No justice in Lima Outcome

Declaración de los grupos miembros de Justicia Climática que participaron en la COP, emitido la ultima noche de las negociaciones en rechazo al resultado de Lima. Versión en español disponible en la segunda parte de este blog. 

No Justice in Lima Outcome (English)

This is the statement prepared by CJ groups inside COP20 and published the last night of negotiations in rejection to the outcome of Lima negotiations.

The world faces a planetary emergency: climate change, caused by a system that puts the pursuit of profit above the needs of people and the limits of nature. It is already devastating millions of people across the planet. Climate science predicts we will soon breach critical tipping points and could be locked in to 4-5°c of warming with catastrophic impacts for us all. Read more…

Negotiators walking between the location of the two plenaries.

Will the global climate talks address the challenges for agriculture?

Originally posted on December 8, 2014, in the Institute for Agriculture and Trade Policy’s Think Forward blog.

The 20th session of the Conference of the Parties (COP), a body under the United Nations Framework Convention on Climate Change (UNFCCC), started on Monday, at the General Army Headquarters in Lima, Peru. With almost 30 tents set up across the premises, and thousands of representatives from governments and observer organizations running between plenaries, contact groups, and side events, the climate change negotiations are in full throttle. Read more…

10 things that are wrong with this approach to “equity”

Ever since our own Anjali Appadurai stood before world leaders at the 2011 Durban climate talks to demand “equity now,” echoing a longstanding demand of climate justice movements across the world, there has been an increasing use of the word in discussions on international climate change policy. The idea of equity is contested, as everyone from social movement leaders to former Heads of State tries to get a slice of the action. Everyone is touting their vision of how equity, and therefore climate justice, can be operationalized at the international level in the negotiation of a new global clime agreement. They’re trying to put in practice in 2015 what the Convention set out in principle in 1992. What many academics and advocates are attempting, at least nominally, is to figure out how to fairly determine each countries’ responsibility for emissions reductions in order to meet an aggregate global goal of emissions reductions that limits the planet to a safe[1] level of warming. Read more…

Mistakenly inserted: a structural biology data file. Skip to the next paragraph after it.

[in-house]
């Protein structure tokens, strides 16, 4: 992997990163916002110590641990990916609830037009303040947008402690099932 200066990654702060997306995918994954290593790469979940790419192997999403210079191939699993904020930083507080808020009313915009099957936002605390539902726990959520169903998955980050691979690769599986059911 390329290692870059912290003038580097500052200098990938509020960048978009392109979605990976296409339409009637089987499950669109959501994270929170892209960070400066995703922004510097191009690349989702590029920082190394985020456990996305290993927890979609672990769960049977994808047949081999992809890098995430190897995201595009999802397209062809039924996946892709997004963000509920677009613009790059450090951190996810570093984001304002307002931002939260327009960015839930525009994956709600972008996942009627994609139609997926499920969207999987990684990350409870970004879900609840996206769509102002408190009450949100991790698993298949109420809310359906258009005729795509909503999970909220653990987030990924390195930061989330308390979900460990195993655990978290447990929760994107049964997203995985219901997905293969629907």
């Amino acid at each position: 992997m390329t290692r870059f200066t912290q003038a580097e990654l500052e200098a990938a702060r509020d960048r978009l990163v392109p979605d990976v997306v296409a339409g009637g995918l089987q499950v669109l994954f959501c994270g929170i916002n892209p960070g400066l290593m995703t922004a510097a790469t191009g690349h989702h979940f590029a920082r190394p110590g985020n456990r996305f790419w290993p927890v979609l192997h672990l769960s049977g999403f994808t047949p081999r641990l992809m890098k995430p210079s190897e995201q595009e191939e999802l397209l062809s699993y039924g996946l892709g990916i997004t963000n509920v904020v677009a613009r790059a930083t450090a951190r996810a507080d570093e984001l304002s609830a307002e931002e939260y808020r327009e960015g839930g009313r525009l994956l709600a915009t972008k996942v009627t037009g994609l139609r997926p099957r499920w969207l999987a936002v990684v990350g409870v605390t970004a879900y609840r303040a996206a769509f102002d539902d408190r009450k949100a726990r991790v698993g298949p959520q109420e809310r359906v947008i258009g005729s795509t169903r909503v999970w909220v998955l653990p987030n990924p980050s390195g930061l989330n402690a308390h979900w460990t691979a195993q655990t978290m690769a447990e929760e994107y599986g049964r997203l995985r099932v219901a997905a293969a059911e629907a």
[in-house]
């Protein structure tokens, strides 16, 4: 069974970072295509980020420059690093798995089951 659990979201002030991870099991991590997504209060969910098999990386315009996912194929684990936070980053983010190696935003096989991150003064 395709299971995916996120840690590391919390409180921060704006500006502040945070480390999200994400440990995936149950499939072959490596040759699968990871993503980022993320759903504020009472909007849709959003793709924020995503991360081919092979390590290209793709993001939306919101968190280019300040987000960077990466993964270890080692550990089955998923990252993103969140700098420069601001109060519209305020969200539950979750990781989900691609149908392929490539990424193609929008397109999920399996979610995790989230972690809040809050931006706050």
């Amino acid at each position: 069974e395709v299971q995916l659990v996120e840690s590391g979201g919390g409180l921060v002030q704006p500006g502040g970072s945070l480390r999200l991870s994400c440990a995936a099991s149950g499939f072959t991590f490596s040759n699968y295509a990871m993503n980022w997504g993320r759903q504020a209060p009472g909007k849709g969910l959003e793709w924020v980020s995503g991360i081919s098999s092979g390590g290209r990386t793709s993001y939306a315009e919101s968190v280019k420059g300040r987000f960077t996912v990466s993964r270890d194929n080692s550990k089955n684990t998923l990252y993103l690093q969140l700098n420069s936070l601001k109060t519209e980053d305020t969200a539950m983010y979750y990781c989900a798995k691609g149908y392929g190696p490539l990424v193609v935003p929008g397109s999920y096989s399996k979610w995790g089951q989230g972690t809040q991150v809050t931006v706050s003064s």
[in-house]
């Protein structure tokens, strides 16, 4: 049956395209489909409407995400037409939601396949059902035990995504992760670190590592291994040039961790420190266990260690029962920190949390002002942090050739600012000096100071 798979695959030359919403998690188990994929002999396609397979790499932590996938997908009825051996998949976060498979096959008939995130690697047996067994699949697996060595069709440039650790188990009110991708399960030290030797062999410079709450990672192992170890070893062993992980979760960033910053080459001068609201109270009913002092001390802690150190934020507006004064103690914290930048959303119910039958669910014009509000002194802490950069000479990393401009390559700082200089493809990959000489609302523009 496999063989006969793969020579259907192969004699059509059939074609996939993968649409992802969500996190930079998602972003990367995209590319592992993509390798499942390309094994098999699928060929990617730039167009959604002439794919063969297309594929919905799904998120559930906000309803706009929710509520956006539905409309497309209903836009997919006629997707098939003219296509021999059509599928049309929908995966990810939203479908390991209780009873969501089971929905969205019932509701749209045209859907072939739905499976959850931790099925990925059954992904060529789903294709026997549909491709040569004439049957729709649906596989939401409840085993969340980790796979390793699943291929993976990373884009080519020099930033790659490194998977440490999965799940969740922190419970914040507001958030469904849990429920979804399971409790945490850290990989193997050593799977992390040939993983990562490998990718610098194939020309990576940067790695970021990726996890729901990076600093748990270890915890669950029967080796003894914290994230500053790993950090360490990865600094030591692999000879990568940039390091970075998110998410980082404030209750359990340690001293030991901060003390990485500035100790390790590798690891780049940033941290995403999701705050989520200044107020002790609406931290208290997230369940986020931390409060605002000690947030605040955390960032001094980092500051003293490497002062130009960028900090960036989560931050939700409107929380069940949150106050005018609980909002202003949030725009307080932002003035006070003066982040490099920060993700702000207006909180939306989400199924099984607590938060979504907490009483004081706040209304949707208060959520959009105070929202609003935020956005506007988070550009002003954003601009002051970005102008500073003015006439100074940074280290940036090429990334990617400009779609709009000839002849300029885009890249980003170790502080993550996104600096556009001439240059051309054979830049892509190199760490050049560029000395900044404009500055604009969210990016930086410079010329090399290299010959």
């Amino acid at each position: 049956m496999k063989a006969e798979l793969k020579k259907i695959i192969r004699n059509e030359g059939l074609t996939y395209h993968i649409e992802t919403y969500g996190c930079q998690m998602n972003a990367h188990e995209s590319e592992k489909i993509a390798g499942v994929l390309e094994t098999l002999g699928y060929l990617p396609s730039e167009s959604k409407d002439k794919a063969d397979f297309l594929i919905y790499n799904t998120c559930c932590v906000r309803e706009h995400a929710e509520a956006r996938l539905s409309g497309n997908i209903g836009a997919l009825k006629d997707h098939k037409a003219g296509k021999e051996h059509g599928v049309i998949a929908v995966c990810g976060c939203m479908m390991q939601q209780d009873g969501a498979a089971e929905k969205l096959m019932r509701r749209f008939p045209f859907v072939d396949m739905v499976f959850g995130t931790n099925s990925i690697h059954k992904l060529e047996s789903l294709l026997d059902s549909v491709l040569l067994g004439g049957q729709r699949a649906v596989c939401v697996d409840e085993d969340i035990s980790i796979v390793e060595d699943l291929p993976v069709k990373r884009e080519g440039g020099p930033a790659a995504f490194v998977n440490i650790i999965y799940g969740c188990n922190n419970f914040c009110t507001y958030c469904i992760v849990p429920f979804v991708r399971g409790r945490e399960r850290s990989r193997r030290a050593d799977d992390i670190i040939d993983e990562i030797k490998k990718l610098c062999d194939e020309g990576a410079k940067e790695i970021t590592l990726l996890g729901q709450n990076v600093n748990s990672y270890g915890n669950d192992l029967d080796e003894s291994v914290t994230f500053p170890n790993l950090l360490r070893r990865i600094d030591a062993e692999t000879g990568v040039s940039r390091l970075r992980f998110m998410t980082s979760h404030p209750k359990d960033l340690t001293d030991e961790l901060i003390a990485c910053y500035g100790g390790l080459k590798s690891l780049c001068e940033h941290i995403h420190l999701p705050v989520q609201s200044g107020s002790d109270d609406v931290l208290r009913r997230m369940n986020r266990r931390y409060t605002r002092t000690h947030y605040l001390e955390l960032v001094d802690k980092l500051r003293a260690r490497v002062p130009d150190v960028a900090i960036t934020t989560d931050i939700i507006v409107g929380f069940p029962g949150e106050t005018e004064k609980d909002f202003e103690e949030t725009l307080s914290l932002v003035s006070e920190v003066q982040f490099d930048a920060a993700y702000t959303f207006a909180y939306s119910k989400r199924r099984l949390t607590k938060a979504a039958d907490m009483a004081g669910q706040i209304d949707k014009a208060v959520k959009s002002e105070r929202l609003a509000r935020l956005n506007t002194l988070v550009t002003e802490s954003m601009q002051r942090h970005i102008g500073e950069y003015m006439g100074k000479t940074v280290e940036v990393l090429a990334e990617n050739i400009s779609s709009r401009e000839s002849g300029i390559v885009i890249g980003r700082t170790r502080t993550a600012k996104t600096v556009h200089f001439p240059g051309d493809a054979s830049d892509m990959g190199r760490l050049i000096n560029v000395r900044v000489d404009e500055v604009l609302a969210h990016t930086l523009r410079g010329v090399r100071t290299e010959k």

Days 12 & 13 Policy Updates: Muddles and Huddles

by Earth in Brackets team and friends

Negotiations in Warsaw carried on essentially non-stop from Wednesday morning until Saturday night, with many delegates not sleeping for at least the final 48 hours. There were three concurrent issues being negotiated over the course of Friday and Saturday: finance, loss and damage, and the ADP draft text. Finance and loss and damage were in closed contact groups all day and night. ADP had two separate drafting sessions that were open to observers.

Huddle over ADP

Huddle over ADP

At 5am on Friday, a new draft text of the ADP was issued. By 11am a drafting session was convened which ran to 3pm. Up for discussion was a draft text that had been released at 5am that morning. Read more…

Days 10-11 Policy Updates: The Storm Before the Storm

By Nathan Thanki with input from Katie O’Brien, Anjali Appadurai, and others. Photos by Rachel Wells

In short, the negotiations are falling apart. We say that with utmost respect for the work being done by our negotiator allies and friends among civil society observers. It is not their fault. Nor is it the fault of the UNFCCC per se, though its Secretariat must shoulder some blame. The negotiations themselves are only as good as Parties make them. Some Parties, notably the US, Australia, Canada, and Japan, heavily influenced by a massive fossil fuel lobby, are making the negotiations bad enough for 800 members of civil society to walk out of the talks. Forming a broad coalition of brand environment and development NGOs, youth groups, Trade Unions, indigenous people, and members of social movements, we solemnly marched out at 2pm on Thursday wearing t-shirts stating “#cop19 polluters talk, we walk” and “#volveremos, we will be back.” They did not condemn the entire UN process, focusing on the irredeemable failure of this COP in particular, and promised to spend the next year strengthening and linking their movements and ramping up their national efforts before returning to the COP in Lima next winter. Read more…